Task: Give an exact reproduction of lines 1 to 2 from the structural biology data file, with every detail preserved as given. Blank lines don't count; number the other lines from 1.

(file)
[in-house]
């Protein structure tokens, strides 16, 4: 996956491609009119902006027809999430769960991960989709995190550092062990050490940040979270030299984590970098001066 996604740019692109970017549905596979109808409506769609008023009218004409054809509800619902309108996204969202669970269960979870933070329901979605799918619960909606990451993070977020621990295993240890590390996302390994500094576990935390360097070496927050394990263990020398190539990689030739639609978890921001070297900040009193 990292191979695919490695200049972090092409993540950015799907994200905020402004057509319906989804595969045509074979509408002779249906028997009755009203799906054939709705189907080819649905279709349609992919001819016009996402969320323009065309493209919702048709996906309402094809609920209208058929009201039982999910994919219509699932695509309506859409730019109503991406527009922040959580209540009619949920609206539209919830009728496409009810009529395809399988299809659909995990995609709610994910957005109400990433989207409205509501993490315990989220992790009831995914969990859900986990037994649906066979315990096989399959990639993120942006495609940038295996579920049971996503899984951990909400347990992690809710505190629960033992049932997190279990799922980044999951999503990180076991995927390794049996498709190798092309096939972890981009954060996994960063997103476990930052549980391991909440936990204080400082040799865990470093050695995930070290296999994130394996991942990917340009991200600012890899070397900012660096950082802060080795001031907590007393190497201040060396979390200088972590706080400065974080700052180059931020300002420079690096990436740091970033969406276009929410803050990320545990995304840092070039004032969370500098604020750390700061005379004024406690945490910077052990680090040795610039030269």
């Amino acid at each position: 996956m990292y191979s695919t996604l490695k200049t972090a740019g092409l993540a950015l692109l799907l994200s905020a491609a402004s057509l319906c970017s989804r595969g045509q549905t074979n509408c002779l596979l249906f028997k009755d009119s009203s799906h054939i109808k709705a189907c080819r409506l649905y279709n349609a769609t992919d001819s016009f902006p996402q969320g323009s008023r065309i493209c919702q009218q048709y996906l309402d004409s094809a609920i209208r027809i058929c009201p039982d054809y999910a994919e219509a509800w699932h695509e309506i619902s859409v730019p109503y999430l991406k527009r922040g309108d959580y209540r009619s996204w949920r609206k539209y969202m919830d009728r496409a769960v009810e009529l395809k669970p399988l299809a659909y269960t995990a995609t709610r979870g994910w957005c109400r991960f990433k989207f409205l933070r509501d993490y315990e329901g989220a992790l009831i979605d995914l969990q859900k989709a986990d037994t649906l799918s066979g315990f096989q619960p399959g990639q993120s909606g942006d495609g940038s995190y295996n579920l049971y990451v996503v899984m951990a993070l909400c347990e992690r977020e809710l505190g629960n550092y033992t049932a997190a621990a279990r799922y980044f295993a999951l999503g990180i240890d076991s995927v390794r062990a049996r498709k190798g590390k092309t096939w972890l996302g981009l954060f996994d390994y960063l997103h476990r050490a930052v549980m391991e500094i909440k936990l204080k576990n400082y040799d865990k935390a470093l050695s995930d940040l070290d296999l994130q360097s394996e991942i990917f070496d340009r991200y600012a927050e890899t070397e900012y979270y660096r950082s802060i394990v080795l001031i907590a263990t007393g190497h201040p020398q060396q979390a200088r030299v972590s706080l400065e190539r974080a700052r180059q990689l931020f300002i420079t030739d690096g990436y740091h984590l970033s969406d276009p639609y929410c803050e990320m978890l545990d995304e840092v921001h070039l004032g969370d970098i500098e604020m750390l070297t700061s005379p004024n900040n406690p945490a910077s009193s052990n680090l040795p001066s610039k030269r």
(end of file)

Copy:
[in-house]
């Protein structure tokens, strides 16, 4: 996956491609009119902006027809999430769960991960989709995190550092062990050490940040979270030299984590970098001066 996604740019692109970017549905596979109808409506769609008023009218004409054809509800619902309108996204969202669970269960979870933070329901979605799918619960909606990451993070977020621990295993240890590390996302390994500094576990935390360097070496927050394990263990020398190539990689030739639609978890921001070297900040009193 990292191979695919490695200049972090092409993540950015799907994200905020402004057509319906989804595969045509074979509408002779249906028997009755009203799906054939709705189907080819649905279709349609992919001819016009996402969320323009065309493209919702048709996906309402094809609920209208058929009201039982999910994919219509699932695509309506859409730019109503991406527009922040959580209540009619949920609206539209919830009728496409009810009529395809399988299809659909995990995609709610994910957005109400990433989207409205509501993490315990989220992790009831995914969990859900986990037994649906066979315990096989399959990639993120942006495609940038295996579920049971996503899984951990909400347990992690809710505190629960033992049932997190279990799922980044999951999503990180076991995927390794049996498709190798092309096939972890981009954060996994960063997103476990930052549980391991909440936990204080400082040799865990470093050695995930070290296999994130394996991942990917340009991200600012890899070397900012660096950082802060080795001031907590007393190497201040060396979390200088972590706080400065974080700052180059931020300002420079690096990436740091970033969406276009929410803050990320545990995304840092070039004032969370500098604020750390700061005379004024406690945490910077052990680090040795610039030269």